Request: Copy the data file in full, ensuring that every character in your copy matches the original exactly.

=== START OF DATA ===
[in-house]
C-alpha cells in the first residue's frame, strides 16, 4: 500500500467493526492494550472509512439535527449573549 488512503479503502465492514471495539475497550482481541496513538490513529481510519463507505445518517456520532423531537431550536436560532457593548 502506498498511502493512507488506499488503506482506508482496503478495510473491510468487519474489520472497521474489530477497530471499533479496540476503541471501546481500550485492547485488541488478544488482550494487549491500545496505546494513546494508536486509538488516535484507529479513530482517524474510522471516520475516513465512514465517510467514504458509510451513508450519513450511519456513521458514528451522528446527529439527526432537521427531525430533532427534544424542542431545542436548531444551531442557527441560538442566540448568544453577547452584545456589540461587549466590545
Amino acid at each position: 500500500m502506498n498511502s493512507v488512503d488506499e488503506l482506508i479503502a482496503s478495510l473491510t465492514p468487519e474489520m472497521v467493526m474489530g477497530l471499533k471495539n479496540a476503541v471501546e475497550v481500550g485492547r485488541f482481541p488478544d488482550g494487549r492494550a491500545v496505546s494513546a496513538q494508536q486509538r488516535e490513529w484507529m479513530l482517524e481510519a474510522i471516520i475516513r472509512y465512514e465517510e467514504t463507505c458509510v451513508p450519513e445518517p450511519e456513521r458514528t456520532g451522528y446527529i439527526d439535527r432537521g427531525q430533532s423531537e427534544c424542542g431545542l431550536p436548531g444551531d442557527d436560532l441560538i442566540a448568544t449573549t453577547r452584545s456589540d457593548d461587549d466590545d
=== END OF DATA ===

[in-house]
C-alpha cells in the first residue's frame, strides 16, 4: 500500500467493526492494550472509512439535527449573549 488512503479503502465492514471495539475497550482481541496513538490513529481510519463507505445518517456520532423531537431550536436560532457593548 502506498498511502493512507488506499488503506482506508482496503478495510473491510468487519474489520472497521474489530477497530471499533479496540476503541471501546481500550485492547485488541488478544488482550494487549491500545496505546494513546494508536486509538488516535484507529479513530482517524474510522471516520475516513465512514465517510467514504458509510451513508450519513450511519456513521458514528451522528446527529439527526432537521427531525430533532427534544424542542431545542436548531444551531442557527441560538442566540448568544453577547452584545456589540461587549466590545
Amino acid at each position: 500500500m502506498n498511502s493512507v488512503d488506499e488503506l482506508i479503502a482496503s478495510l473491510t465492514p468487519e474489520m472497521v467493526m474489530g477497530l471499533k471495539n479496540a476503541v471501546e475497550v481500550g485492547r485488541f482481541p488478544d488482550g494487549r492494550a491500545v496505546s494513546a496513538q494508536q486509538r488516535e490513529w484507529m479513530l482517524e481510519a474510522i471516520i475516513r472509512y465512514e465517510e467514504t463507505c458509510v451513508p450519513e445518517p450511519e456513521r458514528t456520532g451522528y446527529i439527526d439535527r432537521g427531525q430533532s423531537e427534544c424542542g431545542l431550536p436548531g444551531d442557527d436560532l441560538i442566540a448568544t449573549t453577547r452584545s456589540d457593548d461587549d466590545d